Hi Trevor I have been making a couple of time the quite time step but many times I do see any results and I rasing and I step back of the daily process. Please I want a guidance how to keep doing it the quite time because as the others steps as well. I have read your book two times until now. Thanks a lot


      • Trevor says:


        Although it makes me sound like a snake-oil salesman, there are downloads to help keep you on track on this blog. I charge a fee because I feel it is the right thing to do and it requires significant commitment for most people… which means they actually then use it. Psychologists say people tend to discard things they download for free. I recommend the TQT guide, but there are lots of others on the web that help. Many years ago I found Wayne Dyers manifestation meditation CD very effective. (google it) I still use that ancient chanting technique from time to time especially if I am alone on a mountain summit or deep in the woods. It does not replace TQT but is additional done actively during the day.

  7. janine says:

    hi trevor and all! happy new year fellow gregorians. cute animal story.
    i know that when i started taking quiet time, i was annoyed because i assumed it would be easy to quiet the conscious chatter – ha! plus i live on a busy street, so it can be frustrating because we all want to be perfect – right? well i want to share an imagery technique i made up to help myself be non resistant to the distractions and brain chatter. —as soon as the noises and brain chatter register on my conscious, i visualize them falling out through my ears, like water going down a drain. – they hit the surface and flow right out. just let them pass right through you – with no obligation to give them a “second thought”, because its the second thought of ‘darn it, shut up’, that becomes frustrating!! — works for me. i think everyone must find a technique because distractions and conscious chatter will always exist… – wanting to perform quiet time perfectly is what will frustrate you, fore there is no 20 minute perfectly “quiet time” – only movement towards it. trev, maybe you should rename it “cultivating emptyness” or “return to nothingness”. you know what i mean? something with a less perfect name!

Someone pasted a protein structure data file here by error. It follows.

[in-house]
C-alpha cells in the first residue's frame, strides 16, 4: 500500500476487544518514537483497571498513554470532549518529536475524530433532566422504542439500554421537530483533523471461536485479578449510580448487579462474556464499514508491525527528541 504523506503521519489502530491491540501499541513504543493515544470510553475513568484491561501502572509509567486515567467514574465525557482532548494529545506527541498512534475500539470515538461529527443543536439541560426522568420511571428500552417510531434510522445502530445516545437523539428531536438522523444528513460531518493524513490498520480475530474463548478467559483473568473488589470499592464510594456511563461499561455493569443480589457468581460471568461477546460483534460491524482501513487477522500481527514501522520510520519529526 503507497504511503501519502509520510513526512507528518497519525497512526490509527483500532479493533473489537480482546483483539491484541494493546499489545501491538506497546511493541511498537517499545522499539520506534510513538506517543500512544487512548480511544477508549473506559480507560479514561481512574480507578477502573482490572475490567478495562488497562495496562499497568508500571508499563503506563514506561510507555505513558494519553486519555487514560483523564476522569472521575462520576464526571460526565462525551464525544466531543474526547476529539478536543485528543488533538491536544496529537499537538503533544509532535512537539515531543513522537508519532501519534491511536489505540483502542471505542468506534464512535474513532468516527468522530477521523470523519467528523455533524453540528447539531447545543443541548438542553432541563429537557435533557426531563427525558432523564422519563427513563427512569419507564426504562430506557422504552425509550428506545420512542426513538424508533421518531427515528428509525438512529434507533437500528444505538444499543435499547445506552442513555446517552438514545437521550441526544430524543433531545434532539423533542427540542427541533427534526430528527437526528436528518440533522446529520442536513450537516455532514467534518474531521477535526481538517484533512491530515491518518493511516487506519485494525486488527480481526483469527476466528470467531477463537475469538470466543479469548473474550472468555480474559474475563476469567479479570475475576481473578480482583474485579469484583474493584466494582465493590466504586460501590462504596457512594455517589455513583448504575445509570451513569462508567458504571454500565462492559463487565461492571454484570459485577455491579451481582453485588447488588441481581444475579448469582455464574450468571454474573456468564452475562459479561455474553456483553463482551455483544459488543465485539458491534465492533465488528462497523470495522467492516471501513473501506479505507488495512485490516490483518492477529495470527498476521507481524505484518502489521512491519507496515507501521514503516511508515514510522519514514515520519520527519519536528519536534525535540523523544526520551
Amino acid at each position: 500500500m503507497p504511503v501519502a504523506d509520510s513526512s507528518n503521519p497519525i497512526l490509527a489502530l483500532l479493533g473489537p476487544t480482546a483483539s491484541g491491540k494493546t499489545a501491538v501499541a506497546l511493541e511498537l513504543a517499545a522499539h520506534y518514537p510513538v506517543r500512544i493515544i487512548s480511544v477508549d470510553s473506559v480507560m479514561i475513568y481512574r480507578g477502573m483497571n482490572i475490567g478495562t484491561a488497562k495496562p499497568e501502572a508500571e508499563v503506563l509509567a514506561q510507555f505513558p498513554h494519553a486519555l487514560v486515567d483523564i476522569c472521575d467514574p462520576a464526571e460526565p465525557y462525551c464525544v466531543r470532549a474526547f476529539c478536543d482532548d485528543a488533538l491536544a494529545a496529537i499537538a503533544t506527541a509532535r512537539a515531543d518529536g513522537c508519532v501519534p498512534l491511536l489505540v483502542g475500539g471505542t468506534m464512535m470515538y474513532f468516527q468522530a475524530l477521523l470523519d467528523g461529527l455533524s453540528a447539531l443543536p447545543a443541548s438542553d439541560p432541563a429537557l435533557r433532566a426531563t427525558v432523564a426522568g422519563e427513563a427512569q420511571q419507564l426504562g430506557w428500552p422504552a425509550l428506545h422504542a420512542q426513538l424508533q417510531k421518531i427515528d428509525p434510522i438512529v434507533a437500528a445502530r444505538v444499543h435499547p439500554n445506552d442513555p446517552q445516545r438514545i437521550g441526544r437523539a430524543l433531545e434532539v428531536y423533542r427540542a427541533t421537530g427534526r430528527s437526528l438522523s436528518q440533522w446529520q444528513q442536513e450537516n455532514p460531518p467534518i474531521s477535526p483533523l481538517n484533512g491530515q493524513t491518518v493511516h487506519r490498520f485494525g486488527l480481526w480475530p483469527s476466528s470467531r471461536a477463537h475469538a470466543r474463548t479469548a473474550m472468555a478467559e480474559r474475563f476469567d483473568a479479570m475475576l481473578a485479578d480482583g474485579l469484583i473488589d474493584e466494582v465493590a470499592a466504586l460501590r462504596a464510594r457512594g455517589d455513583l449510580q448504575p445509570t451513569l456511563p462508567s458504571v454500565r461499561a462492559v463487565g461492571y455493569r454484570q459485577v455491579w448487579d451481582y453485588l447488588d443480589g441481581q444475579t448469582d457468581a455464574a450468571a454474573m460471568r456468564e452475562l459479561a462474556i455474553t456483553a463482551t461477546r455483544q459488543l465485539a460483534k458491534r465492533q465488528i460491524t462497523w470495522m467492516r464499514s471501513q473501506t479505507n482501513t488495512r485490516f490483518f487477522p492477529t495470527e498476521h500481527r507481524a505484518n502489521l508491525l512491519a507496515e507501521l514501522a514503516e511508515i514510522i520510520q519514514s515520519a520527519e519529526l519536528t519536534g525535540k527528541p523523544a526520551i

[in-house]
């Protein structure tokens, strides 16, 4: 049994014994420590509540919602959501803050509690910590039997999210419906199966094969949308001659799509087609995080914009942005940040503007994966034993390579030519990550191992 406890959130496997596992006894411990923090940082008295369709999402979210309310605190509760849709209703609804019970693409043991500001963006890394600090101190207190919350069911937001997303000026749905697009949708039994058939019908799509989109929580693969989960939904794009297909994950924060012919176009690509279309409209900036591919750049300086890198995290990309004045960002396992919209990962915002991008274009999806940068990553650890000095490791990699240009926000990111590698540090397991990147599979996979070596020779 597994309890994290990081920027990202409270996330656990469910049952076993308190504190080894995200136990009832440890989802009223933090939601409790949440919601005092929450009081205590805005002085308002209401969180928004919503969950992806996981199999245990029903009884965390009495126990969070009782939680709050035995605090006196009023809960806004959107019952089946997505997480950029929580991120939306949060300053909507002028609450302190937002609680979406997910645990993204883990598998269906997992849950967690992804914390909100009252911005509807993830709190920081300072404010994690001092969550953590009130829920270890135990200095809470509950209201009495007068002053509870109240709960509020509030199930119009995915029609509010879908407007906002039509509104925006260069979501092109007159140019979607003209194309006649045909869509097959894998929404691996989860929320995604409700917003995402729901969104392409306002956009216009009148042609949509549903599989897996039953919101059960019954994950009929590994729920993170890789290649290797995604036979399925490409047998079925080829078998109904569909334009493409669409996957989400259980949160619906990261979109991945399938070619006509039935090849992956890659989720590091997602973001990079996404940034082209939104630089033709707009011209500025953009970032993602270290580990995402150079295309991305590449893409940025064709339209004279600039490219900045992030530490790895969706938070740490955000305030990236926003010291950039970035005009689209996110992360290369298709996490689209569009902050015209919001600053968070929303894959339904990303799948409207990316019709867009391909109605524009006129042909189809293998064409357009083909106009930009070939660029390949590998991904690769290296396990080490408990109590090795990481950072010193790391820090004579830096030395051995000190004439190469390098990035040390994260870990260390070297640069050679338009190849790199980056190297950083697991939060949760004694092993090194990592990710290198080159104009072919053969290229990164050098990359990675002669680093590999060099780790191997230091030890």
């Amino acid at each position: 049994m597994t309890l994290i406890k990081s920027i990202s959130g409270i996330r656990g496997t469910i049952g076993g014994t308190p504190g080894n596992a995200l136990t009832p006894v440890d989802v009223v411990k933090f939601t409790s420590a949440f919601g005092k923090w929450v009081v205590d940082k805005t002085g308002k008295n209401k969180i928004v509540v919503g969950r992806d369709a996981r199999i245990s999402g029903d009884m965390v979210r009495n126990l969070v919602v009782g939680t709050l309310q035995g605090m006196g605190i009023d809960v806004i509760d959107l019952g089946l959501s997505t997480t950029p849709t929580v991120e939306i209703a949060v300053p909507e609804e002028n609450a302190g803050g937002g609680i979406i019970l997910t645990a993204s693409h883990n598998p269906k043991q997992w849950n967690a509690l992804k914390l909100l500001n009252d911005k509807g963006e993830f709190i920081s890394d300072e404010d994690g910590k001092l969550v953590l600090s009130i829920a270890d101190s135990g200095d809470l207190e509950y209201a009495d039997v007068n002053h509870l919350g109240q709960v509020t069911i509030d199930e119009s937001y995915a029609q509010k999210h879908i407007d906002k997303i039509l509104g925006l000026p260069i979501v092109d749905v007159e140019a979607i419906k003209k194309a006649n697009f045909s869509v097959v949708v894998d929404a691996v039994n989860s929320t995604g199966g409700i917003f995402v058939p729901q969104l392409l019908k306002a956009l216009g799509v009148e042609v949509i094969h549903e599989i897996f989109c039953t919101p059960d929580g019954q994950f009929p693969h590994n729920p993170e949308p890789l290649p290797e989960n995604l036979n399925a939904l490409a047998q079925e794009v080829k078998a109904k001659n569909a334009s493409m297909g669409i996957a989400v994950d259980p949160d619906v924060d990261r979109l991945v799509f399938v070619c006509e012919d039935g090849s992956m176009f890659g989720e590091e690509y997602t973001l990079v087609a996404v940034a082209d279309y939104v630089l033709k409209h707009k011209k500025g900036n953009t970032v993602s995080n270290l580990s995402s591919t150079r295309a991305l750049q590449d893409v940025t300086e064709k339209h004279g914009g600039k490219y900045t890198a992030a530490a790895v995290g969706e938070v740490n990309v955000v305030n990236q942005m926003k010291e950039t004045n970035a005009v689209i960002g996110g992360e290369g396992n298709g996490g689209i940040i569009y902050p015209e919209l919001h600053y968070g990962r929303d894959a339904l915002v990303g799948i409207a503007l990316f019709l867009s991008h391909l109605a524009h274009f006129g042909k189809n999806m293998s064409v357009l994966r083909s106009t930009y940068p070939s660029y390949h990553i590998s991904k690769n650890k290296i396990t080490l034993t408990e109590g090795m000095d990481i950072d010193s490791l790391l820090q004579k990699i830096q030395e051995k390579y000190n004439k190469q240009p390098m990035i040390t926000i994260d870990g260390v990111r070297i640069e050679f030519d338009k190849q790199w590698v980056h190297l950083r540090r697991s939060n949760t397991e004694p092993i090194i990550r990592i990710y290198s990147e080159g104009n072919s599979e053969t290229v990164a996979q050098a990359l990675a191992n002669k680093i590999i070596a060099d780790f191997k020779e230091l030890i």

trev, funnily enough, you said you hadn’t podded because nothing new to address. i feel the same, i.e., everytime i have thought to ask you a question, i realize it is already addressed in your book and i just keep going back to it (audio version – so i can do chores while listening). amazing how after one and a half years, i STILL keep getting lightbulb moments out of it. better & better.

  8. Ruth says:

    Thank you, Trevor. Happy New Gregorian Year! Always enjoy listening to your podcasts – maybe more so because there had been a break. Please keep them coming even if not weekly.

  9. Hanne says:

    Thanks for sharing 🙂 Puppies are the best! May be you could post a picture of them on Facebook? 🙂

  10. Elizabeth Daskarolis says:

    So good to hear your podcast again – Love your puppy story – new souls to fill a void –
    Actually, quite frequently, I lie on a heated energy pad to do my quiet time – I don’t fall asleep, and the
    meditation period works well – Thanks for your continued insights –

    P.S. I trust you received the Einstein T-shirt –

    • Catherine says:

      Excellent podcast- love that it was not just about TQT and it included so much more. As always, I appreciate and benefit from your experience, thank you for continuing to share.

      I can say that including quiet time at the beginning of my day was definitely a turning point for me. I achieve that ever present state of just feeling fantastic – all day – like being on a different level. And time is definitely over rated : )


  11. Cathie Mojica says:

    Thank you Trevor, I enjoy your podcasts as much as i enjoyed your book. As one Welch person to another, enjoy your new puppies.

    Thanks again